> x
[1] "Republican" "Democratic" "Republican" "Republican" "Republican"
[6] "Republican" "Republican" "Republican" "Democratic" "Republican"
[11] "Democratic" "Republican" "Republican" "Republican" "Democratic"
[16] "Republican" "Republican" "Democratic" "Republican" "Democratic"
> table(x)
x
Democratic Republican
6         14
```

## Random Sampling

Random numbers are commonly used to select a random sample from a list of possible people to survey. The sample() function is a shortcut to perform this task. As with runif(), the set.seed() function can be used to get reproducable results. The parameters to sample():

• x: a vector of values to sample from
• size: the number of values to sample
```> people = c("Hailey", "Tom", "Jane", "Jim", "Tony", "Mike",
+         "Ethan", "Misty", "Frank", "Joan", "Ida", "Helen")
> set.seed(1)
> sample(people, 5)
[1] "Jim"   "Tony"  "Mike"  "Frank" "Tom"
> sample(people, 5)
[1] "Ida"    "Helen"  "Ethan"  "Mike"   "Hailey"
> set.seed(1)
> sample(people, 5)
[1] "Jim"   "Tony"  "Mike"  "Frank" "Tom"
```

sample() can be used to demonstrate the margin of error with sampling. For example, in close election involving 10,000 voters, with 51 percent voting for a Democratic candidate, three successive random samples give significantly different results, including results outside the ±5% margin of error with a 95% level of confidence:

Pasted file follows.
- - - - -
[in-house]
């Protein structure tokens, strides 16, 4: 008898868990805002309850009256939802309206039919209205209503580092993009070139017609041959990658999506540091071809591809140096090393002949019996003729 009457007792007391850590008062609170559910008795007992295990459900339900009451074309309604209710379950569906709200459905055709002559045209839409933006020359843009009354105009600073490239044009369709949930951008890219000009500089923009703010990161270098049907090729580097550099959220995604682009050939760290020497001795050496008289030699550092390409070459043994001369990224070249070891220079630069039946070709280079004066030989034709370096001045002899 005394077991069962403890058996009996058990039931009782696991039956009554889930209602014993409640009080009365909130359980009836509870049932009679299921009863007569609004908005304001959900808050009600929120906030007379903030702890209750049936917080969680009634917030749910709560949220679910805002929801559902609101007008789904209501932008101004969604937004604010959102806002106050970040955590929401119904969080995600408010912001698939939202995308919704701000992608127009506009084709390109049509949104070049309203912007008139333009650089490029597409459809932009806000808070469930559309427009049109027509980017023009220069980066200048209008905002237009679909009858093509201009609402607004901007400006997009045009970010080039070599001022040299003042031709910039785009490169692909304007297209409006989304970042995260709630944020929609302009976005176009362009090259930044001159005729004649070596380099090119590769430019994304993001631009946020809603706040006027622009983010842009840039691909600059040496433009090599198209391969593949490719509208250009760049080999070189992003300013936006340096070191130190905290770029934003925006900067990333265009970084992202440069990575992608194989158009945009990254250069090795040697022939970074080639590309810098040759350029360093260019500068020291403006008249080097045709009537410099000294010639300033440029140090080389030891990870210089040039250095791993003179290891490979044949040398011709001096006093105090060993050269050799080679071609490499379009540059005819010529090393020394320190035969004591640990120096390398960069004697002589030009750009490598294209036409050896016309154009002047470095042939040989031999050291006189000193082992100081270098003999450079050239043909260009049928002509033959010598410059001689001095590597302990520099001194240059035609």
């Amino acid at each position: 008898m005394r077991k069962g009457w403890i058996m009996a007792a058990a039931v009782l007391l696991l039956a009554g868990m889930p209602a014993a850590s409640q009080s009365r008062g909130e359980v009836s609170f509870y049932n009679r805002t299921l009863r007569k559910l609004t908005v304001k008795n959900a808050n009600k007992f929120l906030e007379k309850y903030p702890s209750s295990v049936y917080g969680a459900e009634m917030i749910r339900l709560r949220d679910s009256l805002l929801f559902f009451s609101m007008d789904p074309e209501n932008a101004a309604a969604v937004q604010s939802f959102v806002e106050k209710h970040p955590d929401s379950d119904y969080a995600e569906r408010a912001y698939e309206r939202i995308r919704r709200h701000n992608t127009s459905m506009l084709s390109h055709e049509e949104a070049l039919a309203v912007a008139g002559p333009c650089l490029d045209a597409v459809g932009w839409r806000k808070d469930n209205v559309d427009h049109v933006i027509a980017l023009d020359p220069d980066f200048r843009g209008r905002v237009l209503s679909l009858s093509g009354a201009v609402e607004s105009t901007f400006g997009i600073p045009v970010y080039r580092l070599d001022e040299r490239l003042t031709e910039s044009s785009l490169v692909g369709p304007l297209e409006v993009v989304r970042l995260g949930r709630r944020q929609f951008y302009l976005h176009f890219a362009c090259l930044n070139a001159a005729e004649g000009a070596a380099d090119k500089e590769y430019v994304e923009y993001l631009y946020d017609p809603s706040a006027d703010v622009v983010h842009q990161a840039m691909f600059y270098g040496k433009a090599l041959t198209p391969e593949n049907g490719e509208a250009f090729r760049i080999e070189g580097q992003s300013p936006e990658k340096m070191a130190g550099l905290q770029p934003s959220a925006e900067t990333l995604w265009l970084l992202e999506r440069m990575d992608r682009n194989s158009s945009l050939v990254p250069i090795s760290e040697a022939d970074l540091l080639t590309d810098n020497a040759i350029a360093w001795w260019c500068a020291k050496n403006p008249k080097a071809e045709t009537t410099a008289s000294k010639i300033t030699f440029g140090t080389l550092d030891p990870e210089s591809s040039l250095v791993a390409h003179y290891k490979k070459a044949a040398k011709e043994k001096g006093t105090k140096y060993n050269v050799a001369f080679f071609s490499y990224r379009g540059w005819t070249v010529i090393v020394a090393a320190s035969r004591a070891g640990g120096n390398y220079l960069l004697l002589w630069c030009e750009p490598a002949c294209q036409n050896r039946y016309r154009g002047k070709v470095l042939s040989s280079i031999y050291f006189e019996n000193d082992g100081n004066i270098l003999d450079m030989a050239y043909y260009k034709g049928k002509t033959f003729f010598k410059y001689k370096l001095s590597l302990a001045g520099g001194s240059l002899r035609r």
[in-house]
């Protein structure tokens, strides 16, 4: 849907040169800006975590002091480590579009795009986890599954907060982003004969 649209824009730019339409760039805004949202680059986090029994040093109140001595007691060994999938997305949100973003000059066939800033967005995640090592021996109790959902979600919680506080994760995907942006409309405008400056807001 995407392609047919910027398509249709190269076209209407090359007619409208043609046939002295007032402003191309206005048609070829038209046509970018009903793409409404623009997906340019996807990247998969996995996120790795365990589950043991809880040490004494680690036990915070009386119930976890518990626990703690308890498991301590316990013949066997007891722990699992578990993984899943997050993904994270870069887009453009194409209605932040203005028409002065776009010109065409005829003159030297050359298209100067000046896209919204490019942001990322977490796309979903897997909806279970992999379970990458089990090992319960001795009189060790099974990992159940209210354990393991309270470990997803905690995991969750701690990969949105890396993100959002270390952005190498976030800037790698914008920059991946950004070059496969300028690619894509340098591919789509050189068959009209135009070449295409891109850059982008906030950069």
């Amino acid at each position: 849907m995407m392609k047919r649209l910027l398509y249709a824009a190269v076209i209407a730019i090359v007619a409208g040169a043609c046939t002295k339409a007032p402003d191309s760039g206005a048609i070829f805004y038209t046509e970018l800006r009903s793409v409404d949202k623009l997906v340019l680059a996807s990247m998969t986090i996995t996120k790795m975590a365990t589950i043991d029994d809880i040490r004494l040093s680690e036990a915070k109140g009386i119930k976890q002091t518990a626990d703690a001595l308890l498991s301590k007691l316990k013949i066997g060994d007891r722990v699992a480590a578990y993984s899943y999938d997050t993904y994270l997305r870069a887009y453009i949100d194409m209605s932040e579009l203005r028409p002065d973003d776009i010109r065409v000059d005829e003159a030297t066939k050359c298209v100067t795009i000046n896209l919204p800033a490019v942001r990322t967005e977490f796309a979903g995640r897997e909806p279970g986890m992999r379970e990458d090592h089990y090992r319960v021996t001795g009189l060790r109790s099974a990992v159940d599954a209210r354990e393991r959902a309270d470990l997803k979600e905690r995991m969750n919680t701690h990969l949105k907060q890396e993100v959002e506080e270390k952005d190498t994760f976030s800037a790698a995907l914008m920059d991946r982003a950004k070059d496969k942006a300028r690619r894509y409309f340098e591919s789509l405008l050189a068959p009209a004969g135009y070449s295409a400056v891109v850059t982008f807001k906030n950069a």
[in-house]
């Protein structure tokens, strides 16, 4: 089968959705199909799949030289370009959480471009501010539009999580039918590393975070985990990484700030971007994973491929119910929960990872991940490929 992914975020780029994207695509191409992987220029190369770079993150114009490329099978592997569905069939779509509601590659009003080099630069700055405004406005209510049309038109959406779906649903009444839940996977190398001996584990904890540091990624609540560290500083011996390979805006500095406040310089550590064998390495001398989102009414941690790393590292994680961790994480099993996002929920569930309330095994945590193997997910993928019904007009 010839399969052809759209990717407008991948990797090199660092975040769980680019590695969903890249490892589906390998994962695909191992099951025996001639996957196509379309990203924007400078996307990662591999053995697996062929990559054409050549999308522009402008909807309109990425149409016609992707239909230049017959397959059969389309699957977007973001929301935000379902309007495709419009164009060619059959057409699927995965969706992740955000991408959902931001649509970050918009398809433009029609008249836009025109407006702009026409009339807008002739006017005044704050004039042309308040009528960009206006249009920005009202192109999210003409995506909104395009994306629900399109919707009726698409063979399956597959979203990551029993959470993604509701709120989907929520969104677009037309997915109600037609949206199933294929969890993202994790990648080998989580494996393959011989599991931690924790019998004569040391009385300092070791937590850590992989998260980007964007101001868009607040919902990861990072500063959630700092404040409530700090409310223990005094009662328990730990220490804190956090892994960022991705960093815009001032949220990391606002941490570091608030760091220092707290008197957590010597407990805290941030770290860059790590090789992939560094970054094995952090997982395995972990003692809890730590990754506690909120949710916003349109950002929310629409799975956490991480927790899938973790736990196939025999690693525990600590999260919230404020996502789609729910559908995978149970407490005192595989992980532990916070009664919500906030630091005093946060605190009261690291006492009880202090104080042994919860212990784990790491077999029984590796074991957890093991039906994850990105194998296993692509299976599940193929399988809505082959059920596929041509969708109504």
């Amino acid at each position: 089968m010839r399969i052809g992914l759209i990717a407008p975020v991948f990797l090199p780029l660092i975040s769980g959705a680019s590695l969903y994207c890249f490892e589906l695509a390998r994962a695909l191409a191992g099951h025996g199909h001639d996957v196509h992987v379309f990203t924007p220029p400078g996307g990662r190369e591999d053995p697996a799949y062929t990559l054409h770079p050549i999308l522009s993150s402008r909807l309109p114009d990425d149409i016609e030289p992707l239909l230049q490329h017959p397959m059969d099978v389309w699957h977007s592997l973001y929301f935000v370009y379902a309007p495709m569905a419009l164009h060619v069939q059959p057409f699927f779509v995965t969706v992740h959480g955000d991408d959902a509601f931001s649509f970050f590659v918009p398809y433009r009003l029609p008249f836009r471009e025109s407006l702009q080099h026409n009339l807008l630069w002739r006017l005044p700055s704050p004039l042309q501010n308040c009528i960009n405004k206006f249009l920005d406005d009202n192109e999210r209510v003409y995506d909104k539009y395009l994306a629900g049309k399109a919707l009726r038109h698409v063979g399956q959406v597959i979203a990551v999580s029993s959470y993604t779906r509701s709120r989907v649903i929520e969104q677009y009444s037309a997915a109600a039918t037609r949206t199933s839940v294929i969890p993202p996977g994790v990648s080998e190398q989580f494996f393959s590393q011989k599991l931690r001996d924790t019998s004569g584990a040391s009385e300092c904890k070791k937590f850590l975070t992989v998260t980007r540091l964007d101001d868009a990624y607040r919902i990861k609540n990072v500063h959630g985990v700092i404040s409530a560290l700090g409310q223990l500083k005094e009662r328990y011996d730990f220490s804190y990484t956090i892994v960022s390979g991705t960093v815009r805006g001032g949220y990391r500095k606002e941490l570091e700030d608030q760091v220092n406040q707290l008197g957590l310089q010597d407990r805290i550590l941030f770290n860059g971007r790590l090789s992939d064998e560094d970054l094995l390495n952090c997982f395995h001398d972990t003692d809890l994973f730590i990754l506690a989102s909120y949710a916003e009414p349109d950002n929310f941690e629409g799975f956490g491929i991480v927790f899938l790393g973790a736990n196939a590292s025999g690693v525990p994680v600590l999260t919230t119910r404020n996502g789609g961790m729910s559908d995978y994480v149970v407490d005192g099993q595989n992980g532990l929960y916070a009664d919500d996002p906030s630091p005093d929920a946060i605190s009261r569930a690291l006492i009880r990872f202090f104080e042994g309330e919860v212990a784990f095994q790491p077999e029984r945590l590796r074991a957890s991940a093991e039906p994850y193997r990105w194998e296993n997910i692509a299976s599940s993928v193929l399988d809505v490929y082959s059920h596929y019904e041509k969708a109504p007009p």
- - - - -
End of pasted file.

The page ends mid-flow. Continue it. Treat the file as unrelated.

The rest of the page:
```# Simulated population of 10,000 voters with 51% planning to vote Democratic
> x = c(rep("Republican", 4900), rep("Democratic", 5100))
> set.seed(1)
> table(sample(x, 100))

Democratic Republican
50         50
> table(sample(x, 100))

Democratic Republican
55         45
> table(sample(x, 100))

Democratic Republican
41         59
```

While political polling is an art that is more complex than simple random sampling, this helps demonstrate how polls that incorporate rigorous sampling methodologies can yield predictions that do not match the final election results.

## Two-Variable Relationship Example

The following formula is use in linear regression to model the relationship between two variables:

```Yi = α  + ΒXi + εi
```

In English that can be described as:

```y = offset + scale * sequence + random_error
```

For example, there is a rough inverse correlation (R2) between median household income and percent obesity in US counties (2017-county-data.csv):

```> x = read.csv("2017-county-data.csv")
> plot(x\$MEDHHINC, x\$PCOBESITY, col="#00000080")
> m = lm(PCOBESITY ~ MEDHHINC, data=x)
> abline(m)
> abline(m, col="darkred")
> summary(m)

Call:
lm(formula = PCOBESITY ~ MEDHHINC, data = x)

Residuals:
Min       1Q   Median       3Q      Max
-15.8543  -2.1624   0.2542   2.5016  11.8794